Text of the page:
As each news cycle highlights more ransomware attacks, data breaches, cryptojacking, and other cybersecurity incidents, the likelihood increases that someone from your organization’s leadership team will be asked to talk to the board about information security. Board members are interested in hearing first-hand from the head of technology, information security, finance, or operations about the state of an organization’s information security health, its cybersecurity strategy, and what tactics are in place to protect against and detect threats.
Based on our experience talking to many organizations’ senior leadership teams and board members, here are five tips for talking to the board or the C-Suite about cybersecurity.
1. Highlight global issues and trends
Topics that are often of interest to board members and other high-level organizational leaders include:
- Recent cybersecurity incidents around the world that have made headlines
- The latest trends in information security — what kinds of attacks are becoming more commonplace?
In all of these cases, board members and leaders want to know the likelihood of these types of attacks happening at your organization and what controls or tactics are in place to prevent them from occurring.
In addition, should such an incident occur, what technical controls or other measures are in place to limit the impact of this type of attack? How would your organization detect such an attack?
2. Discuss recent incidents at your organization
Likewise, we recommend being up front about recent incidents your organization has experienced. Be prepared to present a brief post mortem about any impactful or unusual attacks the organization has recently experienced. Some key talking points:
- What happened? How did the organization detect the attack? How much time elapsed between when the attacker first gained a foothold into your organization and when it was detected?
- Were there any contractual or legislative consequences? Were any customers, clients, patients, students, or other stakeholders impacted? If so, were they notified?
- How did the incident response team handle the situation? How has the incident response plan been updated as a result of the attack?
- Lessons learned: what went well (if anything)? What changes have been made to the incident response plan, incident response team, technical controls, processes, or security operations as a whole as a result of the incident? How will the organization be better-prepared in the future to prevent, detect, and/or respond to such an incident?
3. Present recent initiatives & roadmap
Often, the leadership team and board members are interested in understanding what’s on tap for the coming year or 3-year budget/planning cycle. We suggest as you are talking to your board about cybersecurity that you use this opportunity to highlight recent and planned new initiatives and how they will strengthen your organization’s overall information security strategy.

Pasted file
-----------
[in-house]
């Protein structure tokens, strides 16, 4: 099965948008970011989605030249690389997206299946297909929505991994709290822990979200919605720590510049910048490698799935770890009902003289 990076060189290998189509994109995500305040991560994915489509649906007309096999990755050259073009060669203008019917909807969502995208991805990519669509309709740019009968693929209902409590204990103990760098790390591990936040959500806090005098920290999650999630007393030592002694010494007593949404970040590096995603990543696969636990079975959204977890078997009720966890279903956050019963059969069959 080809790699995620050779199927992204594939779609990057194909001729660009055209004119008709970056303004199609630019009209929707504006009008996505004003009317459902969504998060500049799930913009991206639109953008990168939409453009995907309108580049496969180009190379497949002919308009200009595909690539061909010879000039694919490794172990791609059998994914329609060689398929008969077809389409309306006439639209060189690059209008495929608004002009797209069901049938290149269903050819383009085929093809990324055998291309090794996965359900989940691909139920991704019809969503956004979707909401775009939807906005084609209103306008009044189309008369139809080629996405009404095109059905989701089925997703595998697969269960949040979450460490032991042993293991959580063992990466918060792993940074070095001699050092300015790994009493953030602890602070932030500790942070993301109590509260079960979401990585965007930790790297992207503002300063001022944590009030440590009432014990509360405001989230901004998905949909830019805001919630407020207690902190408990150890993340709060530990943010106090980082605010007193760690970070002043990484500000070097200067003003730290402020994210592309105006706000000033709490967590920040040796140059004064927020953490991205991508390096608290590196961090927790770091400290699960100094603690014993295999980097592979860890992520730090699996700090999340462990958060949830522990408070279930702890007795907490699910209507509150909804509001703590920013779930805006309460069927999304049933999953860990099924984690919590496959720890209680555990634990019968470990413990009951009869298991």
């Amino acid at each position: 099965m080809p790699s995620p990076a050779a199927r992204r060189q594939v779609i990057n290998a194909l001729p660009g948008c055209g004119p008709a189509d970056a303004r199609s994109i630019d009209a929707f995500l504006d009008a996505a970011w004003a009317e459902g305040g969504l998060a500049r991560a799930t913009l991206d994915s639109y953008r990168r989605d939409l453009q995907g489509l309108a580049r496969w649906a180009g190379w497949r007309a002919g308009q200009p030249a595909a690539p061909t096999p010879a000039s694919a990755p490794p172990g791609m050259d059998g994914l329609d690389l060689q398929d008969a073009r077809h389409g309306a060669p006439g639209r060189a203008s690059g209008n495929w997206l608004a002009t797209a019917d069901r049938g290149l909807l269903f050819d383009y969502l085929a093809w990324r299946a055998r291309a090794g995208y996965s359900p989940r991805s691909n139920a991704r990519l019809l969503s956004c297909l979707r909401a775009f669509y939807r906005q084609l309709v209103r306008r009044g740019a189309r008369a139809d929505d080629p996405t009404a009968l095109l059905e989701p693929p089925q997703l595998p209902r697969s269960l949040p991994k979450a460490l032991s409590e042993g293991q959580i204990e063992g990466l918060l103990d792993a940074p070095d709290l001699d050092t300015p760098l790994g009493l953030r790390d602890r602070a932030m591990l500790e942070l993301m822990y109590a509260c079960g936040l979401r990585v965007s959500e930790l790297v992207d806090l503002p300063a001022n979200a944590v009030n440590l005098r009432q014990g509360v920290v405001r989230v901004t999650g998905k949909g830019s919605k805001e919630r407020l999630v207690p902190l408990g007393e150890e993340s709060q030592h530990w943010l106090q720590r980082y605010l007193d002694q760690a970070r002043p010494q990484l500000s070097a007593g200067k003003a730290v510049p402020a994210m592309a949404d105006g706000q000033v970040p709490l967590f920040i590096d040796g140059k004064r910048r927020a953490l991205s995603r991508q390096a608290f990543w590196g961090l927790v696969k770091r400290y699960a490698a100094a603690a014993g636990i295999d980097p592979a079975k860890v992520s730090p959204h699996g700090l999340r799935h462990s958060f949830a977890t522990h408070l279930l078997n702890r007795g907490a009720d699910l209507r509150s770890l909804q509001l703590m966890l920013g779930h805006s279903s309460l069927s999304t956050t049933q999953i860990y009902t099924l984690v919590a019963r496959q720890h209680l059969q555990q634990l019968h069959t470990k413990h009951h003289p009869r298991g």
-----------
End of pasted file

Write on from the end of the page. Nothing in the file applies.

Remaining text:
Plans or updates about recent security enhancements shouldn’t be just about technical controls and tactics — i.e., implementing multi-factor authentication — but how this initiative will protect organizational information and data and the intended impact of this change.
4. Focus on the big picture
If you’re coming from a technology background, it can be tempting to get into lots of technical details. The board doesn’t care about the number of weak cipher vulnerabilities from your most recent vulnerability scan. That number is worthless to them unless it’s presented through a lens with meaning, like the potential impact to the organization if these vulnerabilities are left unchecked.
5. Frame the discussion around risk management
Instead of emphasizing technical details, frame the conversation and talking points around risk. No two organizations are the same; regulatory requirements, sector expectations, resources, size, internal IT capabilities, technical tools in place, and more all influence how an organization approaches information security. Ultimately, it’s important to make sure that your information security program is aligned with the organization’s risk appetite.
Conversations with the board are a great opportunity to highlight some of the areas where your organization is weakest in an effort to get buy-in to take action. For instance, telling the board that you’re out of compliance with the Center for Internet Security’s 18 critical security controls likely isn’t going to resonate with them or convince them that additional investment is needed to correct that.
On the other hand, if you can successfully communicate why your organization needs to take steps to put several of these controls in place and the risks associated with inaction, you will have a higher chance of convincing these key stakeholders that resources are needed or that processes need to get changed to minimize cybersecurity-related risks.